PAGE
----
Jana was honoured 8 September during the ATLAS annual online conference for winning the ATLAS 2021 Master first prize. The Jury has decided to award the ATLAS 2021 Master first prize to Jana for her thesis: Exploring the Paradoxes of Privacy and Big Data Analysis in Tourism Destination Management. A case study: Austria.
In this thesis Jana explored the utility of Big Data analysis in Tourism Destination Management while identifying the arising paradoxes regarding privacy. It seeked to derive practical policy implications that balance the needs of a digital tourism economy on one hand and the rights to privacy and data protection on the other. The thesis first concludes that the potential of Big Data analysis for Tourism Destination Management Organizations (DMOs) in Austria is high but vastly underutilized except for digital marketing and communication.
Secondly, this study found three inherent paradoxes of privacy and Big Data: a paradox of supply and demand, the transparence paradox and a paradox of power and competition. Based on these findings, this research suggests nine recommendations for DMOs. The jury found this a thesis of outstanding quality, focusing on an important, topical and timely subject, thoroughly researched using a robust methodology, with very convincing and well-argued conclusions of great potential practical application by DMOs. In sum, the jury found the thesis a critical, analytical and intelligent piece of work.”
How were you nominated?
My supervisor Erdinç handed my thesis in to ATLAS and I was unaware of it until I received an email from ATLAS congratulating me. To be honest, I first thought it was a junk email – one of those “you won if you send us €10.000” emails. Then I did some research and realized it is a very prestigious price and consulted with Erdinç. I was then offered the opportunity to present at the conference and I thought it was a great opportunity to engage with others from the scientific community but also to share my results because you put so much effort into your thesis and it just feels great to receive feedback and possibly add some value through the results you have generated.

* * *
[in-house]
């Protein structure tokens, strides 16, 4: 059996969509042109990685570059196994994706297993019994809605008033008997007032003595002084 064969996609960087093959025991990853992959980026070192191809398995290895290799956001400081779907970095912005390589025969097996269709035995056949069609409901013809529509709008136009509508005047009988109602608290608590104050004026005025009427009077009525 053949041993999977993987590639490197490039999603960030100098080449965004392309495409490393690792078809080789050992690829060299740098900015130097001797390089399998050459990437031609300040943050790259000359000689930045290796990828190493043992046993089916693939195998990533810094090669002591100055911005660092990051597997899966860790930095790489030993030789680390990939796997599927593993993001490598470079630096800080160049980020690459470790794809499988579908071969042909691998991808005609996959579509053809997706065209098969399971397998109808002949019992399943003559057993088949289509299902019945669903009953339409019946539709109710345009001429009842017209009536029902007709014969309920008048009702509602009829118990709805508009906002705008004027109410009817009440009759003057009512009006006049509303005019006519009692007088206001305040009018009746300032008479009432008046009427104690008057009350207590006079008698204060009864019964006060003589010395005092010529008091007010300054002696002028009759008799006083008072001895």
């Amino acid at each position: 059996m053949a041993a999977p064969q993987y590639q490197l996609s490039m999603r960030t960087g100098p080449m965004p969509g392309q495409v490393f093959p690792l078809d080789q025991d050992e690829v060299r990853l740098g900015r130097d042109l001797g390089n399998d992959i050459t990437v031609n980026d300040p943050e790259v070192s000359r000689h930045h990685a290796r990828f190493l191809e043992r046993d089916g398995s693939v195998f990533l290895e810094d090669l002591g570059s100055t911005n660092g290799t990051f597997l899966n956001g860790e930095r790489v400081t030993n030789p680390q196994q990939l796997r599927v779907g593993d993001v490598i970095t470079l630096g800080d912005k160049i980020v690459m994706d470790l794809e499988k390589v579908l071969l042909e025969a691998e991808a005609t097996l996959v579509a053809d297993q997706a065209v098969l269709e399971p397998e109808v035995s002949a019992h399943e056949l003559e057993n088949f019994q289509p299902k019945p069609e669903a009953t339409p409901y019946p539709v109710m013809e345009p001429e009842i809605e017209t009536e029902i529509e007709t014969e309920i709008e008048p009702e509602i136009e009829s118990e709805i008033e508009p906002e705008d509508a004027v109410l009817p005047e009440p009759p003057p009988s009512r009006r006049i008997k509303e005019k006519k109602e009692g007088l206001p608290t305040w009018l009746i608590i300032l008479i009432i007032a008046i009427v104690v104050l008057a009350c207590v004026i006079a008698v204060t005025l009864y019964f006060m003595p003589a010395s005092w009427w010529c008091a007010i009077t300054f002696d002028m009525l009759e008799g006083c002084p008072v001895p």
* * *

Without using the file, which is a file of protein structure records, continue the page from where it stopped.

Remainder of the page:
Were you nervous?
I was very nervous. I prepared double the number of slides I eventually used because there was so much to tell. The night before I practiced and managed to nail 16 minutes which of course I exceeded at the conference, but everyone was very polite about it! However, I also think it is super important to overcome your fears by just doing it and eventually you will get better at it.
Do you have more ambitions in research?
Yes, I do. Erdinç and I are currently working together on an article based on my thesis. I genuinely enjoy writing and researching so I would love to engage in more projects in the future! There is just something exciting about it. When you start out, you just have a question or an interest and then you are confronted with an overwhelming amount of input and data. You have no idea yet if you will be able to generate meaningful results and then you try to narrow things down more and more until suddenly a picture or a common thread emerges. It may be what you expected or something completely opposite. I think for me it’s a way of making sense of a highly complex world.
What do you think of the collaboration with the TDM staff?
It was absolutely great. If it wasn’t for my supervisor Erdinç, I would have never entered in the ATLAS competition or attempted to publish a paper. I received a tremendous amount of know-how and support from the TDM staff!